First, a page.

This is a transcription of this speech made for the convenience of readers and researchers. A copy of the text of this speech exists in the Senate Speech file of the John F. Kennedy Pre-Presidential Papers here at the John F. Kennedy Library.
Thank you. Ladies and gentlemen, Congressmen, Mr. Mayor: I come here today as the Democratic candidate for the Presidency of the United States to ask your support on Tuesday, November 8.
On Tuesday, November 8, a week from tomorrow, you have to make your judgment as to which candidate, which party, which political philosophy you support. Do you see these houses? They are built partly by the public housing program of the government. Do you know what the Republican Party and Mr. Nixon have done? They voted against it every single year. (Applause) You don’t have to look around you, you don’t have to look very far to see the differences between the candidates. In 1949, and most of these housing projects were initiated in the Housing Act of 1949, Mr. Nixon voted against the Housing Act of 1949, and so did most of the Republicans. Public Housing has been a Democratic program. Every year, your Congressman and those of us in the Senate have tried to increase the program, and every year the Republicans have voted against it.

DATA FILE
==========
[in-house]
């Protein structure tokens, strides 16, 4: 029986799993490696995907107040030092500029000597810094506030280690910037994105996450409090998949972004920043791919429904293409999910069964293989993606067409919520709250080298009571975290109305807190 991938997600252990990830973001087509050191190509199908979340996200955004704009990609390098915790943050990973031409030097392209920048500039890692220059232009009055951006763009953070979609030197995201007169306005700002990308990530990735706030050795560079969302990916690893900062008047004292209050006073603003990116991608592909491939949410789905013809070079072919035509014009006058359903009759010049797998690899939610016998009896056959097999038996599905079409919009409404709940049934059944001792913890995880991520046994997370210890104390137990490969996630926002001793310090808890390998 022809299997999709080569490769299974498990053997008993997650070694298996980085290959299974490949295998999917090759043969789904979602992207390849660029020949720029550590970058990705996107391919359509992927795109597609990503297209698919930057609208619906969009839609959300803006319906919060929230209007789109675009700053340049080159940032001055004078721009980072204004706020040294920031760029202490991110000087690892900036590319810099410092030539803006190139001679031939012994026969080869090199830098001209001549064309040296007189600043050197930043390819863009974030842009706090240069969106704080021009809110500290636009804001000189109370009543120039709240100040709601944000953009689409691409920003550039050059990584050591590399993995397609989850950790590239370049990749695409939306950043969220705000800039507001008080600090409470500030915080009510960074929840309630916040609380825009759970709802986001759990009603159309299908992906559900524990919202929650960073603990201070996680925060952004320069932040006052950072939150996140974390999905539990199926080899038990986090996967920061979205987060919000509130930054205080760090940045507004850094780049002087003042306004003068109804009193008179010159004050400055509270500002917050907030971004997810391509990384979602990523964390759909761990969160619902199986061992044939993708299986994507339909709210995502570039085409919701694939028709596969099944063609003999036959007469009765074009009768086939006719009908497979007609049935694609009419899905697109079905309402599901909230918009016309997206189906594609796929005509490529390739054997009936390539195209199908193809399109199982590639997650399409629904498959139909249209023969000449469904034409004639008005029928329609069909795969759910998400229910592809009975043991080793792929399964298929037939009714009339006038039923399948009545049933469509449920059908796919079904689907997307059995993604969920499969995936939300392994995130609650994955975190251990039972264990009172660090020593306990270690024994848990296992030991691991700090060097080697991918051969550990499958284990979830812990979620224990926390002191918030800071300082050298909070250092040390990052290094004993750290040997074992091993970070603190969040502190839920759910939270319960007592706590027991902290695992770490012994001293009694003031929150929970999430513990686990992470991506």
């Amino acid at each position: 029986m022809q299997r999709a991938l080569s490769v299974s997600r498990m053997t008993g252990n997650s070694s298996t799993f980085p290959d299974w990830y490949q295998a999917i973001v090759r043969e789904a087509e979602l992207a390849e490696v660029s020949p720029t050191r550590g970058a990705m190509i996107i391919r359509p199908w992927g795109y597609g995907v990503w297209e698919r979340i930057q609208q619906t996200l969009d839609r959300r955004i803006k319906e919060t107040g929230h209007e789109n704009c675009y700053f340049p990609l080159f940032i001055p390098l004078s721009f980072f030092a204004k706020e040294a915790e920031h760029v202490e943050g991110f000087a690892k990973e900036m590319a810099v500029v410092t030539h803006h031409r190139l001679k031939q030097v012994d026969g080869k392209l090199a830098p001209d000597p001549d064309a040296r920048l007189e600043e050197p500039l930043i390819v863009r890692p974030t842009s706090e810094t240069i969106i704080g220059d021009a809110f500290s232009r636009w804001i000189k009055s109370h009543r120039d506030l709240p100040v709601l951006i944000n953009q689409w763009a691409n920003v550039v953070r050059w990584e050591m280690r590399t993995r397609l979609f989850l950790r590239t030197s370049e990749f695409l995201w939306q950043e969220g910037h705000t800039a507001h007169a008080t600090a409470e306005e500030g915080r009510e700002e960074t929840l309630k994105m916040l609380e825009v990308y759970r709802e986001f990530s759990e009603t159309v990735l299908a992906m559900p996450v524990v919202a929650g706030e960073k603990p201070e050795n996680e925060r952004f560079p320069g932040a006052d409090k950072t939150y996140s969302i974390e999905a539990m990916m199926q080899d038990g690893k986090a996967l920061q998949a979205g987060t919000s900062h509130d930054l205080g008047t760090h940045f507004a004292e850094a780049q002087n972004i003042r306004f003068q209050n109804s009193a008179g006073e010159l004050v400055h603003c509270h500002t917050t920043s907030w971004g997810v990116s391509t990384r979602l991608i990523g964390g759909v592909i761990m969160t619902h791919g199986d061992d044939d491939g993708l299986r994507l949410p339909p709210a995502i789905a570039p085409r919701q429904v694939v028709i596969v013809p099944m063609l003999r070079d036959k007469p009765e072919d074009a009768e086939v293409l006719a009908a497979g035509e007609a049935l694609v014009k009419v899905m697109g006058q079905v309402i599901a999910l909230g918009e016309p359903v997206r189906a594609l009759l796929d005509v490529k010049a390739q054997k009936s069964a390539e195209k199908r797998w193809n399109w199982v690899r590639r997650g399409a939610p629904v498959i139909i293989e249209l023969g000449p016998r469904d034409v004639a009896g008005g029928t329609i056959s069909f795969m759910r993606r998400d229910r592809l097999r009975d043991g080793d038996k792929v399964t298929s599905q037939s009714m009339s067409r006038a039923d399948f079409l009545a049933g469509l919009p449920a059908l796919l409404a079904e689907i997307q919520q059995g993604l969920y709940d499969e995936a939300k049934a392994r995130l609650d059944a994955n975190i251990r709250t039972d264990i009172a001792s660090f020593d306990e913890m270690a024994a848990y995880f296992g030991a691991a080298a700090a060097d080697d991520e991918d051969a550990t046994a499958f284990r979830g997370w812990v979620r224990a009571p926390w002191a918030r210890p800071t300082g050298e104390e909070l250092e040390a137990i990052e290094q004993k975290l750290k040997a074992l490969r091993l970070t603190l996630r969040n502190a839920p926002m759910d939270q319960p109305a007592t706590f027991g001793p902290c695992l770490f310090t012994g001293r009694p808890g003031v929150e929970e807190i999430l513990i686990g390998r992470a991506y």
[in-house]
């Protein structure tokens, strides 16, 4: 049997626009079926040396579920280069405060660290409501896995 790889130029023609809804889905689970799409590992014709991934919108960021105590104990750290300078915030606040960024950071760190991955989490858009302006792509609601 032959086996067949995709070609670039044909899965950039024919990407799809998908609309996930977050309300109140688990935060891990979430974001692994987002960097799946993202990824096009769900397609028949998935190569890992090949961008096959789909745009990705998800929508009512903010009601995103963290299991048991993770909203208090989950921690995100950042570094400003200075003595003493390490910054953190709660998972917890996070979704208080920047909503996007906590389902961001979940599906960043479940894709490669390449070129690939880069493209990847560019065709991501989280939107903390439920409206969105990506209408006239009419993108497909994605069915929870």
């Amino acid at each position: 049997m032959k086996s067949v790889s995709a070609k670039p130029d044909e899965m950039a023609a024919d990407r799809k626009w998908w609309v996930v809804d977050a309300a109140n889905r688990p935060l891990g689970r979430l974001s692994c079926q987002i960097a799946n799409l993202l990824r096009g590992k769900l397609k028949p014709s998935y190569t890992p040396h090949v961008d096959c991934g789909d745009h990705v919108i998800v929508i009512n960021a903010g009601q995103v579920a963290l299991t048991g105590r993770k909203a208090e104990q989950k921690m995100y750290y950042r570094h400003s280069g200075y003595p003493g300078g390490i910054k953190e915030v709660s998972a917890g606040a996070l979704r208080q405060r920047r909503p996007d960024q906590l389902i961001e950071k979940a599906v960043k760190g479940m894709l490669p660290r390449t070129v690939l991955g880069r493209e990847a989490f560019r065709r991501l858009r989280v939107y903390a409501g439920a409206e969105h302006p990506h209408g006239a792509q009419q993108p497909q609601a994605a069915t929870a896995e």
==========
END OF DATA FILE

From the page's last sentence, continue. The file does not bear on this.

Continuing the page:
No. 2, we talk about civil rights. In 1953, and 1954, the Republicans controlled the House, the Senate, and the White House. There was no civil rights bill that even saw the light of day in either the House or the Senate, and why not? Because the Republican Party was not for it, and neither was Mr. Nixon. (Applause) In the late Forties, Mr. Nixon and I were both members of the Labor Committee. There were seven votes on FEPC, fair employment. Mr. Nixon voted against it, every single time, and I voted for it. Minimum wage – I see some signs waved around by great supporters of Mr. Nixon. I want to ask them three questions. They talk about prosperity:
No. 1, Mr. Nixon says $1.25 an hour minimum wage is extreme. 90 percent of the Republicans voted against it. The average wage for laundry women in five large cities of this country and most of them are Negroes, is 65 cents an hour for a 48-hour week. Mr. Nixon says $1.25 an hour is extreme, and they wave a sign about prosperity. (Applause)
Secondly, we have fought for medical care for the aged tied to social security. Mr. Nixon says it is extreme. Mr. Nixon leads the same party that voted 90 percent against the Social Security in the mid-Thirties and voted 90 per cent against the medical care for the aged tied to social security in 1960. Anybody who wants that kind of progress, anybody who wants that kind of prosperity, anybody who wants a party that is against housing, minimum wage, social security, equal opportunity, civil rights -- (Response from the audience).
And with Martin Luther King in jail, Mr. Nixon’s headquarters issued a statement “No comment.” If that is what you want, you can have him. But I think you will agree with me that it is time that America moved forward. (Applause) Thank you.